Old school talent

I found this a while back and it struck a cord. When it struck that cord again today after a friend passed it along to me i thought i should share it.  Knowing that so many of us "artists" have taken the plunge into the digital world, its refreshing to see a glimpse of the passion and time that it takes to craft a one of a kind piece of art with your hands. I know that there is the argument out there that designing is crafting with your hands. Having been on both sides of the digital and analog fence, i find myself longing to get out from behind the computer and sketch, paint and print.

You can see in this video how the two worlds can and do work together beautifully. This video encouraged me to continue working in both while striving to push my creative boundaries. I hope that you enjoy and are inspired to continue to stretch yourself

The Making of John Mayer's 'Born & Raised' Artwork from Danny Cooke on Vimeo.
David A. Smith is a traditional sign-writer/designer specialising in high-quality ornamental hand-crafted reverse glass signs and decorative silvered and gilded mirrors. David recently produced a wonderful turn-of-the-century, trade-card styled album cover for popular American singer/songwriter John Mayer.

This film captures the 'Behind The Scenes' creation of the 'Born & Raised' and 'Queen of California' artwork, as well as 2 unique reverse glass panels, hand-crafted in England by David A. Smith.

Music by John Mayer www.johnmayer.com
A Film by Danny Cooke www.dannycooke.co.uk
Featuring David A. Smith www.davidadriansmith.com
Special Thanks to Sony Music and Columbia Records

To watch David's original documentary, http://www.vimeo.com/14985356


Expanding in 2013

Its been a while since my last post and things have been staying pretty busy here. So much so that there has not been to much time to do screen printed posters. There has been some screen printing but that is another post all together.

Tonight i'd like to share with you a project that i was working on back in Feb and March of this year. It all began back in the early part of December 2012. I got an email from the managing editor at Engadget, Darren Murph. He was writing to see if i'd be interested in putting a proposal together for a conference that Engadget were putting together. Needless to say i was over the moon to put together a proposal for them. There was quite a tight turn around time attached to this project. Roughly 2 weeks from start to finish to prepare the logo proposal and submit a final.

Here are a few of the roughs that were put together leading up to the final. You can see the progression of the mark and how it took shape.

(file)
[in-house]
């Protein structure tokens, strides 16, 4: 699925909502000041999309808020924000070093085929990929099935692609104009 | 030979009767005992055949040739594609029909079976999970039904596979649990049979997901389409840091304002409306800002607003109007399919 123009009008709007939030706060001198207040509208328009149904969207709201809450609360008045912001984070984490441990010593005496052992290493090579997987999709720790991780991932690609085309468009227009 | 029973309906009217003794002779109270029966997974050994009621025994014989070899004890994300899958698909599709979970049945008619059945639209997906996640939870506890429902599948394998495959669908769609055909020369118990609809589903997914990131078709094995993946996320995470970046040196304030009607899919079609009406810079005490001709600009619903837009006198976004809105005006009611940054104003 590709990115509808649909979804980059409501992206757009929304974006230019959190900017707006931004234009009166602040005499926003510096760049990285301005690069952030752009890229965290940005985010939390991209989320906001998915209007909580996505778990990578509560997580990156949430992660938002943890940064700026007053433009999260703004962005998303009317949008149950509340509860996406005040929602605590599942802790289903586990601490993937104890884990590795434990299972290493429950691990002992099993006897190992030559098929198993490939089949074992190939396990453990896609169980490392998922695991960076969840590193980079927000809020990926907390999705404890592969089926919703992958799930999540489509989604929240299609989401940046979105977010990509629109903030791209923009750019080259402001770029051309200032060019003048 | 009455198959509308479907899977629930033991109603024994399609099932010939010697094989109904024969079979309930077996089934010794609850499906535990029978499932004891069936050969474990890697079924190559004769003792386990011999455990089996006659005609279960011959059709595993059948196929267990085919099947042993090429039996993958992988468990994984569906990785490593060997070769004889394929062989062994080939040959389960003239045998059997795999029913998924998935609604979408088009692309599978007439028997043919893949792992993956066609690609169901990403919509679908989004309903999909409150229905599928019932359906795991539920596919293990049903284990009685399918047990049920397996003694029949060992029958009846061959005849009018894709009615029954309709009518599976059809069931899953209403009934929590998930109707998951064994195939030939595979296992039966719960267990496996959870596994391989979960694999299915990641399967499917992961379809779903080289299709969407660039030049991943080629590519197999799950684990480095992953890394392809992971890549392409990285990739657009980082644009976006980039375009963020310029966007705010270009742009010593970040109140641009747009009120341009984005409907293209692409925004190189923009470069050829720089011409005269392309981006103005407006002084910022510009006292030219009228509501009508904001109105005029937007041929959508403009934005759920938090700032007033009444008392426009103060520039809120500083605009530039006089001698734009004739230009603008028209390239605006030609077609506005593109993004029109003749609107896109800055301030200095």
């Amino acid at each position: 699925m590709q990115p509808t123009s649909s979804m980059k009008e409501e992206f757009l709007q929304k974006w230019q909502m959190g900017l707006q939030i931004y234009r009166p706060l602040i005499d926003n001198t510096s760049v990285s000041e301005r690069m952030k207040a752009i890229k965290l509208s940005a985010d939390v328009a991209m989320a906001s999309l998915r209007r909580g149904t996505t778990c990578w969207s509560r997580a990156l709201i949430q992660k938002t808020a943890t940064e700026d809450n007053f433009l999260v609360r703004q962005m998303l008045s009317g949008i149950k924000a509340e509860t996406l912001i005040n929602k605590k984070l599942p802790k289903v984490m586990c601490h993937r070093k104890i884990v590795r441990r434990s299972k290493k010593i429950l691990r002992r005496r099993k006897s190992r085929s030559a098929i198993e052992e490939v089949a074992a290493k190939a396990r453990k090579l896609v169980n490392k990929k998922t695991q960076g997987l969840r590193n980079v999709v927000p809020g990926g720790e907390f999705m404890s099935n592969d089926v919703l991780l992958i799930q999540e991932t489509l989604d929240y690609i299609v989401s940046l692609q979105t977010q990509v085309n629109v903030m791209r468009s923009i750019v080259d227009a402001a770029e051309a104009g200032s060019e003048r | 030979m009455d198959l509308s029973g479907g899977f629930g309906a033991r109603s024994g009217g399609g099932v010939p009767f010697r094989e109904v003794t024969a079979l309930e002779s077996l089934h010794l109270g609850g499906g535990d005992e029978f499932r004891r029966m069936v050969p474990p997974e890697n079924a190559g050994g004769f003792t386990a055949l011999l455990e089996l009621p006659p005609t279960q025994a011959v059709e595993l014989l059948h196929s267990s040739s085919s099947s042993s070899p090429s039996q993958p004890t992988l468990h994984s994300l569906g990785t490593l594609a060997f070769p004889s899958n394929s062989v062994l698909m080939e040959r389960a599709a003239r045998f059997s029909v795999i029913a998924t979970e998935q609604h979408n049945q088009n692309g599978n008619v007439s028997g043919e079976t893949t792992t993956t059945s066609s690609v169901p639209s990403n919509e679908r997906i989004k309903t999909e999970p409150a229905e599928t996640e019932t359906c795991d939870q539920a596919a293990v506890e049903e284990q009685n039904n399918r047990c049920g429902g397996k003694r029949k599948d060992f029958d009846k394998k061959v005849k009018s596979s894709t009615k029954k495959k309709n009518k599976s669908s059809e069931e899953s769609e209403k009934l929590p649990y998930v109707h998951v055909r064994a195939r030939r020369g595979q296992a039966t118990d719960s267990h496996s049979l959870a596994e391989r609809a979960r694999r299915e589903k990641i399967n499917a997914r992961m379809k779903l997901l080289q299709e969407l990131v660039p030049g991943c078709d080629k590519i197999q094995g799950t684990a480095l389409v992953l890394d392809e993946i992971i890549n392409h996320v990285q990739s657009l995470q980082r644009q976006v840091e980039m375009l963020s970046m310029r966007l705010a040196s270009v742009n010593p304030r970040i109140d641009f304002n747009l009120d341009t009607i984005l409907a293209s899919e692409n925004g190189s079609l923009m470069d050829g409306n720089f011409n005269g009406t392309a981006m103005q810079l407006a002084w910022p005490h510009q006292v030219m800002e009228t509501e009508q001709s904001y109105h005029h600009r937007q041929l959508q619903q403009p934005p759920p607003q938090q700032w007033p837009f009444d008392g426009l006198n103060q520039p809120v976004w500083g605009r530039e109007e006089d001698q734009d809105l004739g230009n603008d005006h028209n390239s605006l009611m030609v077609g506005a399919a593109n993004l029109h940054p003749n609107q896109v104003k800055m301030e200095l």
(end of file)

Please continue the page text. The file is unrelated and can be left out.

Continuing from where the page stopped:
I was trying to convey the how much technology changes. The more research i collected on engadget and what they do the more i realized that Expand(ing) was probably the best way to describe technology. Nothing seems to stay cutting edge very long. In the second image above i hinted at this with the "onward and upward" arrow as part of the X.  The images beneath was simply to take the "power icon" and rotate it so that it read as a very stylized "E" or "e" (it really worked as both, I personally saw it as an uppcase that kept in line with the rest of the uppercase letters).

After some client feedback we ended up combining a few elements. Which i was more than happy to do after being inspired by an article written by Armin Vit, of Under Consideration. It hit a nerve that i think more designers should really evaluate. You can read that article in the archive of Under Consideration here.

The final submission to the board for review was to incorporate the arrows coming of all ends of the "X". This was added to the smoother dimensional text to create this mark below. In an effort to try creating a more original x with arrows i kept the on moving forward detached. This again nodded to our constant reach to grasp the stars. 

I am pleased with how the logo plays to the parent brand of Engadget. This was part of the art direction that was given, "Needs to play nice with the existing Engadget brand".

Borrowing the blue color palette was the starting point. Carrying the rounded edges over was a subtlety that i felt needed to be passed down from the parent. One final detail that was decided upon was to keep the lowercase "e" of Engadge's logo intact. We did some iterations that tried to incorporate the "signal" element of the Engadget logo, but in the end were removed for simplification purposes.

There is plenty more to share with you about the conference that followed. It was held in San Francisco over March 16th-17th. Here is a review that Engadget put out and some numbers to take a look at.
  • Number of registered attendees: 1,965
  • Number of speakers and panelists on stage: 52
  • Number of stage sessions over two days: 24
  • Cameras rolling on the stage: 7
  • Number of exhibitors: 42
  • Exhibition area in square feet: 50,000
  • The battery-life of Boston Dynamics' BigDog on an experimental electric bike power pack: 8 minutes
  • Feedback period on Lenovo's ThinkPad redesign prototypes: 18 months
  • Lengthiest commute to Expand for an Engadget editor: 6,910 miles
  • Number of Insert Coin finalists invited: 13
  • Insert Coin: New Challengers grand prize total (awarded to Ziphius): $20,000 (plus $5,000 Reader's Choice prize)
  • Number of products given away on-stage: 64
  • Price of the MakerBot Replicator 2: $2,200
  • Tweets covering Expand SF 2013: over 5,000
  • Number of Engadget Expand posts during the event: 74
  • Number of arcade machines at our opening-night party: 67
  • Wager between Engadget Editor-in-chief Tim Stevens and Piper Jaffray's Gene Munster on that long-rumored Apple TV hardware appearing this year: $100
Thanks for stopping by more to come.